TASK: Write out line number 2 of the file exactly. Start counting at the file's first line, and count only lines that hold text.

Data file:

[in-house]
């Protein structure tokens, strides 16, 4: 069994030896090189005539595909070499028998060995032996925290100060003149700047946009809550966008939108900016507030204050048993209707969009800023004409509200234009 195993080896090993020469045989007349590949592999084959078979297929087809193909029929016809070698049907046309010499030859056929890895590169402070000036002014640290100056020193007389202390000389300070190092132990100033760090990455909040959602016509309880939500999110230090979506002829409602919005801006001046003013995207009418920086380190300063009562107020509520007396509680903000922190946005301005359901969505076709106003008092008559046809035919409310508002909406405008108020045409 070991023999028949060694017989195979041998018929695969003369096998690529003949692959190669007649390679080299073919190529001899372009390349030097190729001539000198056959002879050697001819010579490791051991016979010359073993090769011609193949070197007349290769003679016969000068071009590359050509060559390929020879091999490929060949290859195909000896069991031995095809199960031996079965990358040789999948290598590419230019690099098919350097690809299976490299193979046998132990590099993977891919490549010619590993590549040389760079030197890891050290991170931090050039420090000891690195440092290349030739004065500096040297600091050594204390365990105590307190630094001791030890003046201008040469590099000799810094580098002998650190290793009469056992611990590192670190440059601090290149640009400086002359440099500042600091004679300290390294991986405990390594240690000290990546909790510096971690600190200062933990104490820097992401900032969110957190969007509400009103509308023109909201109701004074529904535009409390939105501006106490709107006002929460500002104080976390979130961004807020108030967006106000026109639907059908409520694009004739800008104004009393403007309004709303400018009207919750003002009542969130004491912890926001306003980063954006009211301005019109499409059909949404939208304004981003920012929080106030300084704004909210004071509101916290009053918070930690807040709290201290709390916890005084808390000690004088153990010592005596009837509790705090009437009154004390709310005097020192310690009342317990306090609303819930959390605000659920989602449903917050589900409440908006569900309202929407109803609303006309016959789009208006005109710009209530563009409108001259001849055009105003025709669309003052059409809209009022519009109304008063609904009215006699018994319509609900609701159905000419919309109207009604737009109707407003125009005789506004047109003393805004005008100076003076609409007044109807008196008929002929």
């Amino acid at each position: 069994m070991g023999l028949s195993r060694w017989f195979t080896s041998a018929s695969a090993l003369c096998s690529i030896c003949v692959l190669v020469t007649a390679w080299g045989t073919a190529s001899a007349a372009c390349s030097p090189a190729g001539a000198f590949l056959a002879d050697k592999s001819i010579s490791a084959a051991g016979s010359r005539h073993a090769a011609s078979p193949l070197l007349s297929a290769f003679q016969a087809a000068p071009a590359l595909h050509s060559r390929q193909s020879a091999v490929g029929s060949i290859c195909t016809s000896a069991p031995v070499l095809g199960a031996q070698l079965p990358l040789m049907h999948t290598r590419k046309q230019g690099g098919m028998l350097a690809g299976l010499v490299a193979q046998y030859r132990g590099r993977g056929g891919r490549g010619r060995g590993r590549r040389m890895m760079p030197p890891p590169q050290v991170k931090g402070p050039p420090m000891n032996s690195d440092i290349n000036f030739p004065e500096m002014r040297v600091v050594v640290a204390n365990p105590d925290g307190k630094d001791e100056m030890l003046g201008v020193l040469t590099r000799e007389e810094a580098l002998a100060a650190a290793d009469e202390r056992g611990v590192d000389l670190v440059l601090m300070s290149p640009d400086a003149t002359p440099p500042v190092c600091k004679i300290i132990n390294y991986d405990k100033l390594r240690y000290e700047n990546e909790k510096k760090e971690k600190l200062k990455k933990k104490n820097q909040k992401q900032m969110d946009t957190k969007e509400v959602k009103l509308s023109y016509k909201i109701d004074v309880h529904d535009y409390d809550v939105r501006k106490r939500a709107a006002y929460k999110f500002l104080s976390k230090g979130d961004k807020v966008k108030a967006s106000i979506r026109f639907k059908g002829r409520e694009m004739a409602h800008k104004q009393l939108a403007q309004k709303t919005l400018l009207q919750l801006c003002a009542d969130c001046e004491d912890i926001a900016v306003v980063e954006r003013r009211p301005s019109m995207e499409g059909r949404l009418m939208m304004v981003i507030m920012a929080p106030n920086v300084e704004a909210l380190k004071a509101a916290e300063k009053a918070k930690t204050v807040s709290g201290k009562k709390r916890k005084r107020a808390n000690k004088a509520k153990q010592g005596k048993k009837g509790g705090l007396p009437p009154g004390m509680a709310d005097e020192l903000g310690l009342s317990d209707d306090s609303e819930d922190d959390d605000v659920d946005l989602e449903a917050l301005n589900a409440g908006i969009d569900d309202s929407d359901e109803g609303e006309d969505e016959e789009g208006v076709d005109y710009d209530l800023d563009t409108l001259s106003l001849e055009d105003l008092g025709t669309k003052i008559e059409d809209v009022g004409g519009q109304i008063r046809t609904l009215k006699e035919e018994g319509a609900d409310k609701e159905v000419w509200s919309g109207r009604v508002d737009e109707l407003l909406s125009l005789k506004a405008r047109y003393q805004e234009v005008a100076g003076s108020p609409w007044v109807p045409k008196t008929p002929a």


């Protein structure tokens, strides 16, 4: 069994030896090189005539595909070499028998060995032996925290100060003149700047946009809550966008939108900016507030204050048993209707969009800023004409509200234009 195993080896090993020469045989007349590949592999084959078979297929087809193909029929016809070698049907046309010499030859056929890895590169402070000036002014640290100056020193007389202390000389300070190092132990100033760090990455909040959602016509309880939500999110230090979506002829409602919005801006001046003013995207009418920086380190300063009562107020509520007396509680903000922190946005301005359901969505076709106003008092008559046809035919409310508002909406405008108020045409 070991023999028949060694017989195979041998018929695969003369096998690529003949692959190669007649390679080299073919190529001899372009390349030097190729001539000198056959002879050697001819010579490791051991016979010359073993090769011609193949070197007349290769003679016969000068071009590359050509060559390929020879091999490929060949290859195909000896069991031995095809199960031996079965990358040789999948290598590419230019690099098919350097690809299976490299193979046998132990590099993977891919490549010619590993590549040389760079030197890891050290991170931090050039420090000891690195440092290349030739004065500096040297600091050594204390365990105590307190630094001791030890003046201008040469590099000799810094580098002998650190290793009469056992611990590192670190440059601090290149640009400086002359440099500042600091004679300290390294991986405990390594240690000290990546909790510096971690600190200062933990104490820097992401900032969110957190969007509400009103509308023109909201109701004074529904535009409390939105501006106490709107006002929460500002104080976390979130961004807020108030967006106000026109639907059908409520694009004739800008104004009393403007309004709303400018009207919750003002009542969130004491912890926001306003980063954006009211301005019109499409059909949404939208304004981003920012929080106030300084704004909210004071509101916290009053918070930690807040709290201290709390916890005084808390000690004088153990010592005596009837509790705090009437009154004390709310005097020192310690009342317990306090609303819930959390605000659920989602449903917050589900409440908006569900309202929407109803609303006309016959789009208006005109710009209530563009409108001259001849055009105003025709669309003052059409809209009022519009109304008063609904009215006699018994319509609900609701159905000419919309109207009604737009109707407003125009005789506004047109003393805004005008100076003076609409007044109807008196008929002929």